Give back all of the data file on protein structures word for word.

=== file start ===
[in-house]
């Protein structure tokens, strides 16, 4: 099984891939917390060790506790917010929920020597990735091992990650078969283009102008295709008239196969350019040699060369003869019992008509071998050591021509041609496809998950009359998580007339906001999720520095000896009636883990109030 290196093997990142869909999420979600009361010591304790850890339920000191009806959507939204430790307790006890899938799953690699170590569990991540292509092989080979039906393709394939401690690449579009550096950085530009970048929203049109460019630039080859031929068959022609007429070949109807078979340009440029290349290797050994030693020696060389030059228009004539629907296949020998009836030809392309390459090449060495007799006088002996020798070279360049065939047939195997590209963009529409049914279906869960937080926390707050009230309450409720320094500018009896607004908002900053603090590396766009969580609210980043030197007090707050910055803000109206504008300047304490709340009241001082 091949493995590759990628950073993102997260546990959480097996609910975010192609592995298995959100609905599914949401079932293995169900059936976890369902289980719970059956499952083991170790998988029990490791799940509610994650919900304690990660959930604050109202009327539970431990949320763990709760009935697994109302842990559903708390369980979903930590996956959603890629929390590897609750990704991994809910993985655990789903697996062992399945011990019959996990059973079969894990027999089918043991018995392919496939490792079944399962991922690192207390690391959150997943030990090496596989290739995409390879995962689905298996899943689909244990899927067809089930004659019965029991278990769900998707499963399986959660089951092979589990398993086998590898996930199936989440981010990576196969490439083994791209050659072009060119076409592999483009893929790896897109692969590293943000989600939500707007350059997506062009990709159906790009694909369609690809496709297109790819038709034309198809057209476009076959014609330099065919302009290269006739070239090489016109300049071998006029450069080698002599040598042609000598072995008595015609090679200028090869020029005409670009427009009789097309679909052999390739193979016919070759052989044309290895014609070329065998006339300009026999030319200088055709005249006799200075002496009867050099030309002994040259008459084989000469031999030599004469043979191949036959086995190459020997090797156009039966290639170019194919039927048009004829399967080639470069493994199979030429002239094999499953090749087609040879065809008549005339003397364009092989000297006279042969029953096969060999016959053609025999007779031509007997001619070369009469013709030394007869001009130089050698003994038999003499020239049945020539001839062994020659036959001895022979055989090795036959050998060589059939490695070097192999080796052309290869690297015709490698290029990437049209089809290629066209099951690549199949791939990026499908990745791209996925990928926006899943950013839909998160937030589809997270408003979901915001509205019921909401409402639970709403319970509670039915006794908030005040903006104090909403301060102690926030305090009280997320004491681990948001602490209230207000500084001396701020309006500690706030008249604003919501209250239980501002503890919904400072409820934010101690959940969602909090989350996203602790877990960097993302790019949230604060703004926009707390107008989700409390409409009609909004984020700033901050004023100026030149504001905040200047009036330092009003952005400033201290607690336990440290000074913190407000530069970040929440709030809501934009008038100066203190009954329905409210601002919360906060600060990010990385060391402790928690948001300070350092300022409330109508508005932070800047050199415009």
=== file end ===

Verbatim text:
[in-house]
């Protein structure tokens, strides 16, 4: 099984891939917390060790506790917010929920020597990735091992990650078969283009102008295709008239196969350019040699060369003869019992008509071998050591021509041609496809998950009359998580007339906001999720520095000896009636883990109030 290196093997990142869909999420979600009361010591304790850890339920000191009806959507939204430790307790006890899938799953690699170590569990991540292509092989080979039906393709394939401690690449579009550096950085530009970048929203049109460019630039080859031929068959022609007429070949109807078979340009440029290349290797050994030693020696060389030059228009004539629907296949020998009836030809392309390459090449060495007799006088002996020798070279360049065939047939195997590209963009529409049914279906869960937080926390707050009230309450409720320094500018009896607004908002900053603090590396766009969580609210980043030197007090707050910055803000109206504008300047304490709340009241001082 091949493995590759990628950073993102997260546990959480097996609910975010192609592995298995959100609905599914949401079932293995169900059936976890369902289980719970059956499952083991170790998988029990490791799940509610994650919900304690990660959930604050109202009327539970431990949320763990709760009935697994109302842990559903708390369980979903930590996956959603890629929390590897609750990704991994809910993985655990789903697996062992399945011990019959996990059973079969894990027999089918043991018995392919496939490792079944399962991922690192207390690391959150997943030990090496596989290739995409390879995962689905298996899943689909244990899927067809089930004659019965029991278990769900998707499963399986959660089951092979589990398993086998590898996930199936989440981010990576196969490439083994791209050659072009060119076409592999483009893929790896897109692969590293943000989600939500707007350059997506062009990709159906790009694909369609690809496709297109790819038709034309198809057209476009076959014609330099065919302009290269006739070239090489016109300049071998006029450069080698002599040598042609000598072995008595015609090679200028090869020029005409670009427009009789097309679909052999390739193979016919070759052989044309290895014609070329065998006339300009026999030319200088055709005249006799200075002496009867050099030309002994040259008459084989000469031999030599004469043979191949036959086995190459020997090797156009039966290639170019194919039927048009004829399967080639470069493994199979030429002239094999499953090749087609040879065809008549005339003397364009092989000297006279042969029953096969060999016959053609025999007779031509007997001619070369009469013709030394007869001009130089050698003994038999003499020239049945020539001839062994020659036959001895022979055989090795036959050998060589059939490695070097192999080796052309290869690297015709490698290029990437049209089809290629066209099951690549199949791939990026499908990745791209996925990928926006899943950013839909998160937030589809997270408003979901915001509205019921909401409402639970709403319970509670039915006794908030005040903006104090909403301060102690926030305090009280997320004491681990948001602490209230207000500084001396701020309006500690706030008249604003919501209250239980501002503890919904400072409820934010101690959940969602909090989350996203602790877990960097993302790019949230604060703004926009707390107008989700409390409409009609909004984020700033901050004023100026030149504001905040200047009036330092009003952005400033201290607690336990440290000074913190407000530069970040929440709030809501934009008038100066203190009954329905409210601002919360906060600060990010990385060391402790928690948001300070350092300022409330109508508005932070800047050199415009």